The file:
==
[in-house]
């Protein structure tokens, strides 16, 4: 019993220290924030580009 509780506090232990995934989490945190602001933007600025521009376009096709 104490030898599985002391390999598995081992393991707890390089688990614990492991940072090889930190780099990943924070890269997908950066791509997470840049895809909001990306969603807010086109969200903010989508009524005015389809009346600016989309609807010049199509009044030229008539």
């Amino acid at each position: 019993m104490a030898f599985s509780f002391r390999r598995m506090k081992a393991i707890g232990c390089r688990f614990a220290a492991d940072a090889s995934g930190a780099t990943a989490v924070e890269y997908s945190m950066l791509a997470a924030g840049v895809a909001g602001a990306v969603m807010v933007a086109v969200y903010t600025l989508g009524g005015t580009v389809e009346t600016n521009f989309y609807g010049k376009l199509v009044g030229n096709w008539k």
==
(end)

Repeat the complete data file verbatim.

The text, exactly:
[in-house]
């Protein structure tokens, strides 16, 4: 019993220290924030580009 509780506090232990995934989490945190602001933007600025521009376009096709 104490030898599985002391390999598995081992393991707890390089688990614990492991940072090889930190780099990943924070890269997908950066791509997470840049895809909001990306969603807010086109969200903010989508009524005015389809009346600016989309609807010049199509009044030229008539």
């Amino acid at each position: 019993m104490a030898f599985s509780f002391r390999r598995m506090k081992a393991i707890g232990c390089r688990f614990a220290a492991d940072a090889s995934g930190a780099t990943a989490v924070e890269y997908s945190m950066l791509a997470a924030g840049v895809a909001g602001a990306v969603m807010v933007a086109v969200y903010t600025l989508g009524g005015t580009v389809e009346t600016n521009f989309y609807g010049k376009l199509v009044g030229n096709w008539k």